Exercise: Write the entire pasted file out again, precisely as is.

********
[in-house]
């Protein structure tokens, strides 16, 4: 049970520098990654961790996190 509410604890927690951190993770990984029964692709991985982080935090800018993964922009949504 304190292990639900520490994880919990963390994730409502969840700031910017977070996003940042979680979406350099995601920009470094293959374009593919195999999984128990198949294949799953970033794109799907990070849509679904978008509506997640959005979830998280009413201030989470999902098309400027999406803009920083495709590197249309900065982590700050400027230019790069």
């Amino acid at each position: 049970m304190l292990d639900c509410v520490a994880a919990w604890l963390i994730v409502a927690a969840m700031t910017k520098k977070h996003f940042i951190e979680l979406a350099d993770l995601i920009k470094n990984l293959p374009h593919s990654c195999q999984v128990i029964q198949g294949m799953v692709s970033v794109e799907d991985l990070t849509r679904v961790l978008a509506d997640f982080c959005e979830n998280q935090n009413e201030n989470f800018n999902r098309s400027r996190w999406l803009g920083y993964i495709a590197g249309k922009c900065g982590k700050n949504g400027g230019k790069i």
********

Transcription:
[in-house]
């Protein structure tokens, strides 16, 4: 049970520098990654961790996190 509410604890927690951190993770990984029964692709991985982080935090800018993964922009949504 304190292990639900520490994880919990963390994730409502969840700031910017977070996003940042979680979406350099995601920009470094293959374009593919195999999984128990198949294949799953970033794109799907990070849509679904978008509506997640959005979830998280009413201030989470999902098309400027999406803009920083495709590197249309900065982590700050400027230019790069």
């Amino acid at each position: 049970m304190l292990d639900c509410v520490a994880a919990w604890l963390i994730v409502a927690a969840m700031t910017k520098k977070h996003f940042i951190e979680l979406a350099d993770l995601i920009k470094n990984l293959p374009h593919s990654c195999q999984v128990i029964q198949g294949m799953v692709s970033v794109e799907d991985l990070t849509r679904v961790l978008a509506d997640f982080c959005e979830n998280q935090n009413e201030n989470f800018n999902r098309s400027r996190w999406l803009g920083y993964i495709a590197g249309k922009c900065g982590k700050n949504g400027g230019k790069i």